Vox is a blogging service.
Vox seems to offer pretty much the standard package of blogging services, combined with a social networking feature, which is becoming more and more common on websites looking to cash in on the social network boom. Being one of the smaller blogging sites, it isn’t backed up by a major internet player such as Google or Microsoft, and that can show sometimes – not in the quality of the product, but the speed of the website. They just don’t have as many servers and bandwidth at their disposal as the larger internet companies. A feature that seems to be unique to VOX is the ability to restrict your blog entries to only certain viewers. This can include people on your contact list or all viewers of the site, allowing you to discern between private and public entries.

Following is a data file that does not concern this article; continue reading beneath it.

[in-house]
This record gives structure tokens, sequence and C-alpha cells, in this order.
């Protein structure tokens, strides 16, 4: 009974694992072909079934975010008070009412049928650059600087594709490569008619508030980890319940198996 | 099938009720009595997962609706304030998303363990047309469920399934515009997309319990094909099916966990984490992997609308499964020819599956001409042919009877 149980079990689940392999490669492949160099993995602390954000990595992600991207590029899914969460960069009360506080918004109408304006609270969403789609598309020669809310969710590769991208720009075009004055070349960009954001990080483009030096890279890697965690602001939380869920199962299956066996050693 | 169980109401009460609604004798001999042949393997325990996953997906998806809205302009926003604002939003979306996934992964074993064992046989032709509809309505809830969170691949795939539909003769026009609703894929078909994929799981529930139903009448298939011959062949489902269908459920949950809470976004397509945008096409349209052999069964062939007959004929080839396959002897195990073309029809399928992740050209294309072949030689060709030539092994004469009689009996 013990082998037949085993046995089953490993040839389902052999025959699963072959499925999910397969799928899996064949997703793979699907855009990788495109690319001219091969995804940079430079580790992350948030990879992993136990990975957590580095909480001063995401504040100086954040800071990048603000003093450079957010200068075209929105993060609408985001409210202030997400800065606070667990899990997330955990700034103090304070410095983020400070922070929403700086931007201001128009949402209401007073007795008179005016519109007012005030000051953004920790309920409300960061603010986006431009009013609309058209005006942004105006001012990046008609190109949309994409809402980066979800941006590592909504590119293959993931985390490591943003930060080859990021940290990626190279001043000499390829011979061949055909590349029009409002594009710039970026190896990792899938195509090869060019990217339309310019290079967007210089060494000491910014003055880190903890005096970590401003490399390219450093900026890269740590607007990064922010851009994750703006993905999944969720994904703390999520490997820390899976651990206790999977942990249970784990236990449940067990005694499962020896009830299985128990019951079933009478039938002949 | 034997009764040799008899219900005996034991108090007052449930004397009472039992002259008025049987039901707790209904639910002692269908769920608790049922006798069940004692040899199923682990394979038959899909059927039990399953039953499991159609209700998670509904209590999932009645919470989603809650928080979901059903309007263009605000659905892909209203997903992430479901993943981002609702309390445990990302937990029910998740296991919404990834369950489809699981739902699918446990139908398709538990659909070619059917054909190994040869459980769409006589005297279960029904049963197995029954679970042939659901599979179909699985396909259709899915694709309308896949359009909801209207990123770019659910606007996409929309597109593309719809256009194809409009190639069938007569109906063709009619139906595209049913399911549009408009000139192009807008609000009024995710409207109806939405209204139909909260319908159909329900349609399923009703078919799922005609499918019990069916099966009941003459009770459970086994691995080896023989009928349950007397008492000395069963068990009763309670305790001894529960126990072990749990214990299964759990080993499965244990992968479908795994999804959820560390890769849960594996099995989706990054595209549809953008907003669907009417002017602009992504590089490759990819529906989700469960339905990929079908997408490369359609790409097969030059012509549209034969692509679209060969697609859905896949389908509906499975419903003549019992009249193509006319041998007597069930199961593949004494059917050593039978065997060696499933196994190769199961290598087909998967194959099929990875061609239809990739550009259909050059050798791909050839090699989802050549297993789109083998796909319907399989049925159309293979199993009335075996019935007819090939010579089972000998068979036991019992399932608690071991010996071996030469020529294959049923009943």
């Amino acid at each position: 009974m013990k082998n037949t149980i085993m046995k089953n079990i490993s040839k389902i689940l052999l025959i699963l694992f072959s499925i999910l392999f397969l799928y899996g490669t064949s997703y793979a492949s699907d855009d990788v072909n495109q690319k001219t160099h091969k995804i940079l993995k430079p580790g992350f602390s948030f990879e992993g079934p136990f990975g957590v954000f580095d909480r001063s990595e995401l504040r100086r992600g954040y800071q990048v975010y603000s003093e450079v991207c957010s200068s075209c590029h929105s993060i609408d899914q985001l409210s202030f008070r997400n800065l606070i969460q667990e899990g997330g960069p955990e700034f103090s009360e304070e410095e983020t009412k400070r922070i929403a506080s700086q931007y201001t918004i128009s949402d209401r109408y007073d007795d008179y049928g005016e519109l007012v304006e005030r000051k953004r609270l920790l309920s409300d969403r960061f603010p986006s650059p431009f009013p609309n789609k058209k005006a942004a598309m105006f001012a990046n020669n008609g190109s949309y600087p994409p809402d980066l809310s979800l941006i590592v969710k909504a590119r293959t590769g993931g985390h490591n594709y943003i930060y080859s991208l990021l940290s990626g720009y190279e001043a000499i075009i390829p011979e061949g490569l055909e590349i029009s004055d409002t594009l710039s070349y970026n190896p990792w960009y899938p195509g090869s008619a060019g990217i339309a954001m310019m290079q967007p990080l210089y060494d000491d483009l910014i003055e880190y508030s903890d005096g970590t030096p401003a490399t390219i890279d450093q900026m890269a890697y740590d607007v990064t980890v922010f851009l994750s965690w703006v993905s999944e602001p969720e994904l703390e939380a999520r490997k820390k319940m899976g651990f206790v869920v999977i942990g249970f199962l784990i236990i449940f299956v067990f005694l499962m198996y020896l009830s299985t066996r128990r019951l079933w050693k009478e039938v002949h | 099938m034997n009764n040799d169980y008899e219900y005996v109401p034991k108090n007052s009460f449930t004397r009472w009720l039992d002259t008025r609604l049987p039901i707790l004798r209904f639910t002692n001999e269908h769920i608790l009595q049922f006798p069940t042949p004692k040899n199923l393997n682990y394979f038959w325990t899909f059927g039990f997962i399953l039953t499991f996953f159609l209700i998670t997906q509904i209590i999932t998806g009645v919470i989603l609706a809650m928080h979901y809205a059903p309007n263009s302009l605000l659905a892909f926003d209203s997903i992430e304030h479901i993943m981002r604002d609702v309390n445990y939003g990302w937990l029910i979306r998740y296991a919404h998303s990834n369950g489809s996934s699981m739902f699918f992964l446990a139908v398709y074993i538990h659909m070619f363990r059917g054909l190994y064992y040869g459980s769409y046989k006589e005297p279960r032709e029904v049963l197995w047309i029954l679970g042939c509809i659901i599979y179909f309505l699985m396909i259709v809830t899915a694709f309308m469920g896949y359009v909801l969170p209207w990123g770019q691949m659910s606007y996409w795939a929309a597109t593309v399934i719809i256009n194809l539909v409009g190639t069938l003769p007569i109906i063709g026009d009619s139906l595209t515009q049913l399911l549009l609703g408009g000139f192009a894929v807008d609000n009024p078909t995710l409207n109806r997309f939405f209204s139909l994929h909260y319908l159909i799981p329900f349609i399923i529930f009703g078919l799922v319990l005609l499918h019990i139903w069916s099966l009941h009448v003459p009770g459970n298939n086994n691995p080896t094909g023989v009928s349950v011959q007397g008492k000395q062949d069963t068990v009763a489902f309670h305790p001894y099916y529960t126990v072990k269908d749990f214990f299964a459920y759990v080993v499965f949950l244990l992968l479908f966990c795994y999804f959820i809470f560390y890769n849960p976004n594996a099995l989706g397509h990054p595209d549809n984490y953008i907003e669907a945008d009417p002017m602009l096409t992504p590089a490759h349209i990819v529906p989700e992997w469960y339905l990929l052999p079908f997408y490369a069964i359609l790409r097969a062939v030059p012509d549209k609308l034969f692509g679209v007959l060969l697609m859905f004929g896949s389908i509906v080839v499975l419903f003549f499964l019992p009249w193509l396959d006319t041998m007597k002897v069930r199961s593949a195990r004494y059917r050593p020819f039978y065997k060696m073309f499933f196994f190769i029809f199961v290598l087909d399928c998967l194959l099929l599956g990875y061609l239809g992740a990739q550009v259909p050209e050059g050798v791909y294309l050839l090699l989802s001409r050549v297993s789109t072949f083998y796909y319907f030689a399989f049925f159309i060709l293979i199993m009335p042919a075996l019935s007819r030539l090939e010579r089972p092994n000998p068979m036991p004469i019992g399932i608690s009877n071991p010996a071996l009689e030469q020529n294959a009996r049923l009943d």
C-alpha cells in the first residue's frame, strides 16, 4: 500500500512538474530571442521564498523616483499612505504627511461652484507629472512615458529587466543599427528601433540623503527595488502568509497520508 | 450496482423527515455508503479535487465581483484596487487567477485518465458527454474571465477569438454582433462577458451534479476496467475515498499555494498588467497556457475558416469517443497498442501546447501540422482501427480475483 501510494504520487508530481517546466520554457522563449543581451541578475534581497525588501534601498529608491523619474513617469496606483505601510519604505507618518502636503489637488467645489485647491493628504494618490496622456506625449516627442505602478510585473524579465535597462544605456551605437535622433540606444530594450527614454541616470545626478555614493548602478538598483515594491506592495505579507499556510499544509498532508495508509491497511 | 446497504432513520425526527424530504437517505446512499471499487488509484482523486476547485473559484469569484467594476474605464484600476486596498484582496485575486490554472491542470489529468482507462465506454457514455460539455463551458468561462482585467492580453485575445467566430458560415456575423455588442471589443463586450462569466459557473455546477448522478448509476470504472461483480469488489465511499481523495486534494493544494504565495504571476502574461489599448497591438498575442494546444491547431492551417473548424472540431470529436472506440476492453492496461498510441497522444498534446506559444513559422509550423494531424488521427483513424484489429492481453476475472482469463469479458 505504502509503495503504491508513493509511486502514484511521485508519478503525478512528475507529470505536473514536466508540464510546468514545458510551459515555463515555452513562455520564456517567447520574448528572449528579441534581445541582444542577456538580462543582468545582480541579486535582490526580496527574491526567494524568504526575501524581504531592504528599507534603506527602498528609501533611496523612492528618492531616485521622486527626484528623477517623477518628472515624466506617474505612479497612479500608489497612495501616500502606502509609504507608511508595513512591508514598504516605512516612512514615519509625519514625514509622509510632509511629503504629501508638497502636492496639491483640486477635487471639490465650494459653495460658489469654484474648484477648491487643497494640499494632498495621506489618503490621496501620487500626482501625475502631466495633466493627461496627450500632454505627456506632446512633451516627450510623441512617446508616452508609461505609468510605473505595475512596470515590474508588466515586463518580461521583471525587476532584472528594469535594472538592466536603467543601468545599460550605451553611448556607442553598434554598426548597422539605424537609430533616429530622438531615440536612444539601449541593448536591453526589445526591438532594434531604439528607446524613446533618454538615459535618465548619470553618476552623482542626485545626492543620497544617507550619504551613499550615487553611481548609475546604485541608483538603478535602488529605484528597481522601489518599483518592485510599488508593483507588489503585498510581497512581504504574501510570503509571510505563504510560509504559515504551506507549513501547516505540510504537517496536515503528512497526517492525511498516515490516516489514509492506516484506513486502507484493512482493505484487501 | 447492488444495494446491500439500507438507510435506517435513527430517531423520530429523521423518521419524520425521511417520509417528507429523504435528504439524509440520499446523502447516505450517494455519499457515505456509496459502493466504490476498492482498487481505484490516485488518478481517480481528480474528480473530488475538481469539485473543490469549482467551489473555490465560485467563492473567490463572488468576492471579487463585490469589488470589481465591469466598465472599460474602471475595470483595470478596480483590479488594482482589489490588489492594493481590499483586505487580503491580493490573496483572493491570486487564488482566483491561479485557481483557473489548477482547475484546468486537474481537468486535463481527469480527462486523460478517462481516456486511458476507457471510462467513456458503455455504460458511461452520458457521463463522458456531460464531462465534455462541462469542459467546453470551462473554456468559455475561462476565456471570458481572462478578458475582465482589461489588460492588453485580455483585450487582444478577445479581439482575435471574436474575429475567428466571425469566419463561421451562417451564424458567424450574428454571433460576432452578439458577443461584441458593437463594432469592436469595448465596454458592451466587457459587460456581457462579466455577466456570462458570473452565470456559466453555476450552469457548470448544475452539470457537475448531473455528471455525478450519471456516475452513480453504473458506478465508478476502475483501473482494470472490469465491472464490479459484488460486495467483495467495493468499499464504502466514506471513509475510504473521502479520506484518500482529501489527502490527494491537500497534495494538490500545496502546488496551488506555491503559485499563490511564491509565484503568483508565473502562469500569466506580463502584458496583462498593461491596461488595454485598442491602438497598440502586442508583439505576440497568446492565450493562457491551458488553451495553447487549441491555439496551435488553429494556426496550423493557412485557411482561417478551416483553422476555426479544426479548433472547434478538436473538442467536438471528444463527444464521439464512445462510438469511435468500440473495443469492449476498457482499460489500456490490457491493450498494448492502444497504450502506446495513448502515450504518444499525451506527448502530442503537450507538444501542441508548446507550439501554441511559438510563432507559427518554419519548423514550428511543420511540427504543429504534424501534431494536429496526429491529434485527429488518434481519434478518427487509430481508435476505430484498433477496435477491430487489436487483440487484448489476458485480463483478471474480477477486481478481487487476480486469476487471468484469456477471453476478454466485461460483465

Vox allows you to choose from a multitude of preset themes for your blog. All are very slickly designed and there is a color palette to suit every taste. Despite the different visual themes, all the blogs seem to have the same layout however, but fortunately it’s a well conceived layout with well placed links and navigation toolbars.
Vox asks standard questions during the registration process, and won’t unnecessarily ask you for private details. You will, however, have to check your e-mail inbox to verify your e-mail before being allowed to use the site. This can be a pit of an annoyance if you just want to try the service out. Impatient people beware.
Vox is a free service funded by advertising. The advertising on your actual blog itself is quite limited, which is pleasing, as you don’t want you or your visitors to be bombarded with advertising. There are larger ads on the pages where you update and edit your blog, but your visitors won’t be viewing these pages.
Vox is a decent blogging service and an alternative to the major blogging services. It is well built and does what it needs to do while implementing some Web 2.0 features.